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The 1854 collision at sea between the Arctic and the Vesta, a much smaller French steamship, set in motion one of the most harrowing events in maritime history, with enormous and tragic consequences. David W. Shaw, who brings decades of experience as a seaman to his writing, has based this riveting tale on the firsthand testimony of the few who survived the wreck, including its heroic captain, James C. Luce. It is the story of the brave and dutiful Luce fighting his mutinous crew as they take the lifeboats, leaving hundreds of men, women, and children to suffer a cruel and painful death. It is also the story of those who survived the frigid waters and those who perished -- including Luce's own frail son, who died as the grief-stricken captain helplessly watched. Not only did 400 people die by daybreak, the wreck brought to an end the domination of the seas by the American maritime fleet. Utterly compelling, beautifully written, and a fascinating, heretofore little-known slice of American history, The Sea Shall Embrace Them is a stirring narrative that puts the reader on the deck as a shipful of men, women, and children do battle both with a mighty ocean and with their own baser instincts to survive.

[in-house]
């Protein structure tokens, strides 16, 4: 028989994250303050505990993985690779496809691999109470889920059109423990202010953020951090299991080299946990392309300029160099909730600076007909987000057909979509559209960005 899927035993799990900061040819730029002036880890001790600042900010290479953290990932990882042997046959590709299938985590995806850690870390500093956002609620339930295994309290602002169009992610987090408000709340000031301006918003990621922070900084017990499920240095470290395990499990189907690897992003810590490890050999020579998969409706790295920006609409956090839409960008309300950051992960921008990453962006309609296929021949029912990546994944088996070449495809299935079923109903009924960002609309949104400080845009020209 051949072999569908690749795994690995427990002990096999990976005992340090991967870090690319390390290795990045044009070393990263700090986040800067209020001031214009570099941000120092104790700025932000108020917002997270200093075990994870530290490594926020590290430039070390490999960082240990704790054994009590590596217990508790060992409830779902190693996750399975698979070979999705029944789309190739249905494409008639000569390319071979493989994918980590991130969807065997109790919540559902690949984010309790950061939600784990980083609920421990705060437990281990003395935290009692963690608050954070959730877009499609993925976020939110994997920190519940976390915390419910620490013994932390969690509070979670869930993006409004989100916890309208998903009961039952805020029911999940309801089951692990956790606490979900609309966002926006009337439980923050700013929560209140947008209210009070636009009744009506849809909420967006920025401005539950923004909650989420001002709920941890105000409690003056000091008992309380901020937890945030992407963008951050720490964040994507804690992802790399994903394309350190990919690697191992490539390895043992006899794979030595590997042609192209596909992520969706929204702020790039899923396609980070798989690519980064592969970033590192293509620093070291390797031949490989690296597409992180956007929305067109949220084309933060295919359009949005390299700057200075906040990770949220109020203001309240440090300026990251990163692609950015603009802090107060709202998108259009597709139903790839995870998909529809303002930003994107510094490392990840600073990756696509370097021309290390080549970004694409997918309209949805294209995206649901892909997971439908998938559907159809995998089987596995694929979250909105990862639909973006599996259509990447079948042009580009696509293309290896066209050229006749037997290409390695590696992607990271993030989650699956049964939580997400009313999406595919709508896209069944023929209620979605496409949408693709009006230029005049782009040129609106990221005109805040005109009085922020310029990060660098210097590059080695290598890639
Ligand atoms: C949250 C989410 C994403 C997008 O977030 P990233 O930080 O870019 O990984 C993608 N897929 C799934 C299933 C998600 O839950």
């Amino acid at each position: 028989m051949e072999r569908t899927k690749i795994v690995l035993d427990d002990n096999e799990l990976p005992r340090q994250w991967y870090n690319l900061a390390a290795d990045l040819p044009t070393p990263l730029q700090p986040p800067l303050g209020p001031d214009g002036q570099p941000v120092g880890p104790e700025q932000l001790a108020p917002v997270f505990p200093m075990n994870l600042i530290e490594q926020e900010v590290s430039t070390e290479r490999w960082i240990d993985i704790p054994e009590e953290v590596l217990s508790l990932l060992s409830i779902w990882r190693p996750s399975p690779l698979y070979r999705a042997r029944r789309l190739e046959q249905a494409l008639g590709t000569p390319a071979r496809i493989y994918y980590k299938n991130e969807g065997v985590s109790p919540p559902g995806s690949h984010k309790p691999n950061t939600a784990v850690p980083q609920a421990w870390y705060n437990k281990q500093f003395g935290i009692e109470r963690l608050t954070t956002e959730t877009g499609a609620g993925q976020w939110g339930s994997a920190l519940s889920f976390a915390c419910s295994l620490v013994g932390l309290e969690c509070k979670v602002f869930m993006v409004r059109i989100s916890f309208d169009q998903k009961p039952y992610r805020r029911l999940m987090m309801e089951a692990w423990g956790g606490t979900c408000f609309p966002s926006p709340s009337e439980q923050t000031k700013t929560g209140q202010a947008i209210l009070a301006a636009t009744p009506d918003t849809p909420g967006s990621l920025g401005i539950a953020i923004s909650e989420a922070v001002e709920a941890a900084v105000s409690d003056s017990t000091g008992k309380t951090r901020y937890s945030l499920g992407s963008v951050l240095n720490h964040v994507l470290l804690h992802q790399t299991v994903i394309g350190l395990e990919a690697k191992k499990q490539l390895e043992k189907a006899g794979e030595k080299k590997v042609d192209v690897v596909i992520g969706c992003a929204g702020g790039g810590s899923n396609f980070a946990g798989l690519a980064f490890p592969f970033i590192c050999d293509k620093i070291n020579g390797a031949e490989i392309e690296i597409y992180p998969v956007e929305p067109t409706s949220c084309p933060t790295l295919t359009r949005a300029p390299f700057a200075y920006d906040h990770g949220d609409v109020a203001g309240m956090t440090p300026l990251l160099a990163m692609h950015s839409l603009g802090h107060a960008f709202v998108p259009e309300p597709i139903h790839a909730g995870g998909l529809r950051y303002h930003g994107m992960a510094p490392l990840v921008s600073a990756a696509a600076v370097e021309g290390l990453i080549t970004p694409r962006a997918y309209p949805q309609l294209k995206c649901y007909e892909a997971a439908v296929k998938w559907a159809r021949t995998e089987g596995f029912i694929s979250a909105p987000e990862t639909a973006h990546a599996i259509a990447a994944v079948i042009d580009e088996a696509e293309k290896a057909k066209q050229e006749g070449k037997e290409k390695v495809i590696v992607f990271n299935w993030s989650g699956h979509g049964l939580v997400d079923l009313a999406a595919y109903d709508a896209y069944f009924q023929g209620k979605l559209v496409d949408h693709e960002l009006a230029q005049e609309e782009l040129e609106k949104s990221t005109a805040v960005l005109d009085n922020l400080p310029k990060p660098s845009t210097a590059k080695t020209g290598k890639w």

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By the mid-19th century, steamships were eclipsing traditional sailing ships in the lucrative transatlantic trade. The largest of these, the American Arctic, collided with a smaller vessel in 1854 with a frightful, and unnecessary, loss of life. David W. Shaw's The Sea Shall Embrace Them tells the story of this disaster, eerily similar in many ways to the later sinking of the Titanic. Shaw lays out the immediate and secondary causes of the disaster: bad weather, no established shipping lanes, the ship's owners' preference for speed rather than prudence, and an appalling lack of safety precautions. As well, he describes the suffering and grotesque deaths of many aboard and dozens of acts of pure cowardice on the part of the crew. The writing for the most part is vivid and effective, though the physical layout of the ship is somewhat murky. The story of the Arctic is not only sad and the tragedy avoidable, but one that, as Shaw points out, would be repeated many times in the decades to follow. --H. O'BillovitchAbout the Author:
David W. Shaw brings decades of experience as a seaman to his writing. The author of Inland Passage, Daring the Sea, and Flying Cloud, Shaw writes extensively for yachting magazines. He has contributed to Sail, Cruising World, Offshore, and many other boating publications. He lives in New Jersey with his wife, Elizabeth, and sails in Maine.
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